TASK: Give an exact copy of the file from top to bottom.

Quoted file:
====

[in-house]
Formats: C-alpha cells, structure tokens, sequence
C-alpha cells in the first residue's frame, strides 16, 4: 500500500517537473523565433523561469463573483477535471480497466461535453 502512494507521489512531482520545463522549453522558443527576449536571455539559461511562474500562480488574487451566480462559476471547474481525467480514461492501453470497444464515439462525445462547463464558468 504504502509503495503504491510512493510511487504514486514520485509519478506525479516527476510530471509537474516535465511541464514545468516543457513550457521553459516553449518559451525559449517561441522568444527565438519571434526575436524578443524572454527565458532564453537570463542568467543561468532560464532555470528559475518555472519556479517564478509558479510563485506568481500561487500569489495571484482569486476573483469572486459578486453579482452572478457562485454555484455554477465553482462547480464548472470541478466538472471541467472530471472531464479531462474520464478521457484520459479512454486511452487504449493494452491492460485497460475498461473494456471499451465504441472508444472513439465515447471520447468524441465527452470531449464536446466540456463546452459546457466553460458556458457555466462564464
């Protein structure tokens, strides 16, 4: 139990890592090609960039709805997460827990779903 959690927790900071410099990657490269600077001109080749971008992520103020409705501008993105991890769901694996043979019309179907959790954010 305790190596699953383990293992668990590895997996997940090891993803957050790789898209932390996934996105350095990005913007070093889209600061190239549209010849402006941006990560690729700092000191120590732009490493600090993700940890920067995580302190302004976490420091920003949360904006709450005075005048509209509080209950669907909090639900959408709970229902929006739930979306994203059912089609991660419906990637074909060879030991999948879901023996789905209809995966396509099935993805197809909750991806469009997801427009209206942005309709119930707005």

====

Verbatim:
[in-house]
Formats: C-alpha cells, structure tokens, sequence
C-alpha cells in the first residue's frame, strides 16, 4: 500500500517537473523565433523561469463573483477535471480497466461535453 502512494507521489512531482520545463522549453522558443527576449536571455539559461511562474500562480488574487451566480462559476471547474481525467480514461492501453470497444464515439462525445462547463464558468 504504502509503495503504491510512493510511487504514486514520485509519478506525479516527476510530471509537474516535465511541464514545468516543457513550457521553459516553449518559451525559449517561441522568444527565438519571434526575436524578443524572454527565458532564453537570463542568467543561468532560464532555470528559475518555472519556479517564478509558479510563485506568481500561487500569489495571484482569486476573483469572486459578486453579482452572478457562485454555484455554477465553482462547480464548472470541478466538472471541467472530471472531464479531462474520464478521457484520459479512454486511452487504449493494452491492460485497460475498461473494456471499451465504441472508444472513439465515447471520447468524441465527452470531449464536446466540456463546452459546457466553460458556458457555466462564464
């Protein structure tokens, strides 16, 4: 139990890592090609960039709805997460827990779903 959690927790900071410099990657490269600077001109080749971008992520103020409705501008993105991890769901694996043979019309179907959790954010 305790190596699953383990293992668990590895997996997940090891993803957050790789898209932390996934996105350095990005913007070093889209600061190239549209010849402006941006990560690729700092000191120590732009490493600090993700940890920067995580302190302004976490420091920003949360904006709450005075005048509209509080209950669907909090639900959408709970229902929006739930979306994203059912089609991660419906990637074909060879030991999948879901023996789905209809995966396509099935993805197809909750991806469009997801427009209206942005309709119930707005």